The hearing on Benghazi has made one thing abundantly clear. The Democratic Party will do whatever it takes to bury the Benghazi consulate attack issue. The chief defense against the accusations raised is that there’s nothing to see in that ‘long ago’ event which is not simply partisan and political in nature.
Everything from filibusters, administrative delays, backhanded intimidation — the works — has been thrown into the defense. And defenders of the administration will point out that these are merely the same tactics Republicans have used in the budget and gun regulation debates and are simply being paid back in their own coin.
Yet that would be to imagine that nothing of importance is at stake. That what is at issue is mere partisan political preference, no more significant than a choice of ties or socks to be worn to a dinner party. The only response will be an appeal to substance: to right and wrong. That the battles over the budget, the Second Amendment and especially Benghazi were in fact political in the sense of ‘concerning policy’. That the Benghazi hearings are political in the best meaning of the term: not in the sense of trivial point scoring or character assassination but over genuine difference in the direction the ship of state should take.
However the distinction between what is good for Barack Obama or Hillary Clinton and the best interests of the Democratic Party has become blurred by loyalty and their immense influence in the party. The retainers are serving their lords even when it works against them.
It is in the long-term interest of the Democratic Party for their foreign policy in the Middle East to succeed, because even with the press on their side they cannot wholly escape the effects of failure. By contrast candidates have shorter cost/benefit horizons. They only need to survive long enough to get theirs. Once that is done their loyal serfs are left to make shift as best they can. Defending the leadership at the cost of courting a foreign policy disaster must mean that the Party will eventually hold the bag.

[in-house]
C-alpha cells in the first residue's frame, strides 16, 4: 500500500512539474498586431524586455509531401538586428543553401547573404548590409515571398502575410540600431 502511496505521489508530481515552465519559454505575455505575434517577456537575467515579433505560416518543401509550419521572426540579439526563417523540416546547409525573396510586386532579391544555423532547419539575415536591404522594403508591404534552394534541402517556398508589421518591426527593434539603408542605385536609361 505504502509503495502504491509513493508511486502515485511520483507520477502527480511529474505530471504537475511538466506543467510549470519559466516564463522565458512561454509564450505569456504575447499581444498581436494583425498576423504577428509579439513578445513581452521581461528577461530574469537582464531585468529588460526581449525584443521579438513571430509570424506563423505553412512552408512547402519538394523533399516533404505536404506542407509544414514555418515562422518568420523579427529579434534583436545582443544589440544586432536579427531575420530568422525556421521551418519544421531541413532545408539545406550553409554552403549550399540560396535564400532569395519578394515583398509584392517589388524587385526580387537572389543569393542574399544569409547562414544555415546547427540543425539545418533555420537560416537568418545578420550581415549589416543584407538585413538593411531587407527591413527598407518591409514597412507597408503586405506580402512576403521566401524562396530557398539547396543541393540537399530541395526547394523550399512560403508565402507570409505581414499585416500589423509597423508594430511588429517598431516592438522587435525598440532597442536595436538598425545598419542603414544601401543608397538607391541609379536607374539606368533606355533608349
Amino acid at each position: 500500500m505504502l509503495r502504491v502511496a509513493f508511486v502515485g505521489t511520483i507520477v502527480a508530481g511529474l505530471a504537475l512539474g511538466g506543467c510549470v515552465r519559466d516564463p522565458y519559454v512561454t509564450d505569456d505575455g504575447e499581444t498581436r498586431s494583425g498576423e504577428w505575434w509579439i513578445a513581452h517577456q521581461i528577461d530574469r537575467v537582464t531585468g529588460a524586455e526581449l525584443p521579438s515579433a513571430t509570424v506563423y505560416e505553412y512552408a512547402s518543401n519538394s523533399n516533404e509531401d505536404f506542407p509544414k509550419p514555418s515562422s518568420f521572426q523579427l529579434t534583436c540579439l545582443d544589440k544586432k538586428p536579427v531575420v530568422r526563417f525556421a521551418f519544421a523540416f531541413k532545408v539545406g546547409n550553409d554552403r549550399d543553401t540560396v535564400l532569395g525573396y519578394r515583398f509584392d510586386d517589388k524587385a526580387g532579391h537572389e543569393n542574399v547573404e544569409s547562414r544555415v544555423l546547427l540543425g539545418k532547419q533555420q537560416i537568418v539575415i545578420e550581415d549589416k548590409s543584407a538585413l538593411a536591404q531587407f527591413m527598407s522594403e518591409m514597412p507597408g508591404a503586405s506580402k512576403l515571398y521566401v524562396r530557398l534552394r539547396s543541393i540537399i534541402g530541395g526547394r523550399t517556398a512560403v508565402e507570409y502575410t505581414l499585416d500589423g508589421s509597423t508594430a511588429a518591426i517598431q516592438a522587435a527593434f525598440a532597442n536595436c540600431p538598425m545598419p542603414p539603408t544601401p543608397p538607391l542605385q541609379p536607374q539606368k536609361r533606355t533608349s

But anyone who thinks Hillary and Barack will reward them for their sacrifice should ask themselves how Chris Stevens fared when he pleaded for help. Can they expect better?
So the basic problem with defending Benghazi at all costs is that a political party has effectively painted itself into the corner of failure; maneuvered as it were by Darrel Issa into taking the wrong side, into reinforcing failure just to prove they can do it. They have to keep eating the broken glass if only to demonstrate that it is delicious.
Maybe they can do it. But a moment’s reflection will show it is a dumb thing to do. For there are two hearings on Benghazi; the first is taking place in Congress, which may or may not be successfully spun. But even if it could be, there’s a second hearing concurrently running in the halls of history which they have no prospect of winning. The demons that ate up Benghazi have joined into a mighty river of chaos that is washing away national boundaries in Syria, Lebanon, Jordan and in the Kurdish regions. The Son of Benghazi is spreading chaos and destruction everywhere.
Carney can poo-pooh it all he wants. But if Benghazi proved anything it is that spin doesn’t deflect bullets. Talking points don’t douse the flames. Not when you’re in the way.
The real cost to not examining Benghazi is that it opens the way for what comes next. And there will be a next. The career risks being run by the whistle-blowers and the increasingly restive mainstream media indicates that even within the State Department and press — even among people who are risking their careers — there is a growing fear that unless the cancer is recognized to some extent it may soon be too late to avert disaster.
For now there is a tacit agreement to keep digging lest a pause draw attention to the hole. What a high price to pay to protect the careers of two forgettable politicians who will care about their retainers about as much as they cared about Benghazi. Never in the field of recent history have so many been sacrificed for so few.